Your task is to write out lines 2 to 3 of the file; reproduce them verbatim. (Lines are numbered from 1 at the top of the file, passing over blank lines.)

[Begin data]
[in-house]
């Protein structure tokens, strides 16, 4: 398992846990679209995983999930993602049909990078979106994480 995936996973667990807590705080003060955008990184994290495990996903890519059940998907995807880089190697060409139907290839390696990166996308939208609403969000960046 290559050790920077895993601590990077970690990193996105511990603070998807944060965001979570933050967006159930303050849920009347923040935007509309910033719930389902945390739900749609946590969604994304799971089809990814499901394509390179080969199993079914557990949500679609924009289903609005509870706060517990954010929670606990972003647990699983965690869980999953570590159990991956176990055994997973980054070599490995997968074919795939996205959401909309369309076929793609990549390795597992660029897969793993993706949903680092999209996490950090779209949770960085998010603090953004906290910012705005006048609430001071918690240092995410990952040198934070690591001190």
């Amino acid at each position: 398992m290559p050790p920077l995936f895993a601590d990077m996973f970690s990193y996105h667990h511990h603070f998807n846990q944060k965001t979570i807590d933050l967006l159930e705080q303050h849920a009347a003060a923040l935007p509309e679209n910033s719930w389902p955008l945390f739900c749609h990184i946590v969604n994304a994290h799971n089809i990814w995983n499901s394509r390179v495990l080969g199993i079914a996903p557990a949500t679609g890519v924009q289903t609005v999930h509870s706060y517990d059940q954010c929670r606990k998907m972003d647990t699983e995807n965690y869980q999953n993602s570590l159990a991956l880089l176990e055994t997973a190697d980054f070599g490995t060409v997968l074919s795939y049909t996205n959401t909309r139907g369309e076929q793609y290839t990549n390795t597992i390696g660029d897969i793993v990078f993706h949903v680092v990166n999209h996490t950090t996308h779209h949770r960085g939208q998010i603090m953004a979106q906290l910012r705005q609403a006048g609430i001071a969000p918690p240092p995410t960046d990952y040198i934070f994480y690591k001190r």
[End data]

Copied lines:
């Protein structure tokens, strides 16, 4: 398992846990679209995983999930993602049909990078979106994480 995936996973667990807590705080003060955008990184994290495990996903890519059940998907995807880089190697060409139907290839390696990166996308939208609403969000960046 290559050790920077895993601590990077970690990193996105511990603070998807944060965001979570933050967006159930303050849920009347923040935007509309910033719930389902945390739900749609946590969604994304799971089809990814499901394509390179080969199993079914557990949500679609924009289903609005509870706060517990954010929670606990972003647990699983965690869980999953570590159990991956176990055994997973980054070599490995997968074919795939996205959401909309369309076929793609990549390795597992660029897969793993993706949903680092999209996490950090779209949770960085998010603090953004906290910012705005006048609430001071918690240092995410990952040198934070690591001190």
């Amino acid at each position: 398992m290559p050790p920077l995936f895993a601590d990077m996973f970690s990193y996105h667990h511990h603070f998807n846990q944060k965001t979570i807590d933050l967006l159930e705080q303050h849920a009347a003060a923040l935007p509309e679209n910033s719930w389902p955008l945390f739900c749609h990184i946590v969604n994304a994290h799971n089809i990814w995983n499901s394509r390179v495990l080969g199993i079914a996903p557990a949500t679609g890519v924009q289903t609005v999930h509870s706060y517990d059940q954010c929670r606990k998907m972003d647990t699983e995807n965690y869980q999953n993602s570590l159990a991956l880089l176990e055994t997973a190697d980054f070599g490995t060409v997968l074919s795939y049909t996205n959401t909309r139907g369309e076929q793609y290839t990549n390795t597992i390696g660029d897969i793993v990078f993706h949903v680092v990166n999209h996490t950090t996308h779209h949770r960085g939208q998010i603090m953004a979106q906290l910012r705005q609403a006048g609430i001071a969000p918690p240092p995410t960046d990952y040198i934070f994480y690591k001190r």